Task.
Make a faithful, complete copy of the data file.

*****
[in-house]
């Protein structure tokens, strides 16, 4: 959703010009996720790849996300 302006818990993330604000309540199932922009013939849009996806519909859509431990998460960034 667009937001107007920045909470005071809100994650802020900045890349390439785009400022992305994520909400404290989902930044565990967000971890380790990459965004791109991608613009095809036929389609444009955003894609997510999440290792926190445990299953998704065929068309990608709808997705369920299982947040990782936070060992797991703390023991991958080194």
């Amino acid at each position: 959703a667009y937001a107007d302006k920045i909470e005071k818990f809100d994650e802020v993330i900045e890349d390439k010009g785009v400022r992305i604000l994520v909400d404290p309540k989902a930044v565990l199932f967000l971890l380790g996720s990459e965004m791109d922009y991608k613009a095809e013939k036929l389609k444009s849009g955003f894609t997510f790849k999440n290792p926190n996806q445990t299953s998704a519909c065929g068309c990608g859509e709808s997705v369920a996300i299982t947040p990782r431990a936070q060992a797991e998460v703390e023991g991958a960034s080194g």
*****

[in-house]
């Protein structure tokens, strides 16, 4: 959703010009996720790849996300 302006818990993330604000309540199932922009013939849009996806519909859509431990998460960034 667009937001107007920045909470005071809100994650802020900045890349390439785009400022992305994520909400404290989902930044565990967000971890380790990459965004791109991608613009095809036929389609444009955003894609997510999440290792926190445990299953998704065929068309990608709808997705369920299982947040990782936070060992797991703390023991991958080194």
């Amino acid at each position: 959703a667009y937001a107007d302006k920045i909470e005071k818990f809100d994650e802020v993330i900045e890349d390439k010009g785009v400022r992305i604000l994520v909400d404290p309540k989902a930044v565990l199932f967000l971890l380790g996720s990459e965004m791109d922009y991608k613009a095809e013939k036929l389609k444009s849009g955003f894609t997510f790849k999440n290792p926190n996806q445990t299953s998704a519909c065929g068309c990608g859509e709808s997705v369920a996300i299982t947040p990782r431990a936070q060992a797991e998460v703390e023991g991958a960034s080194g």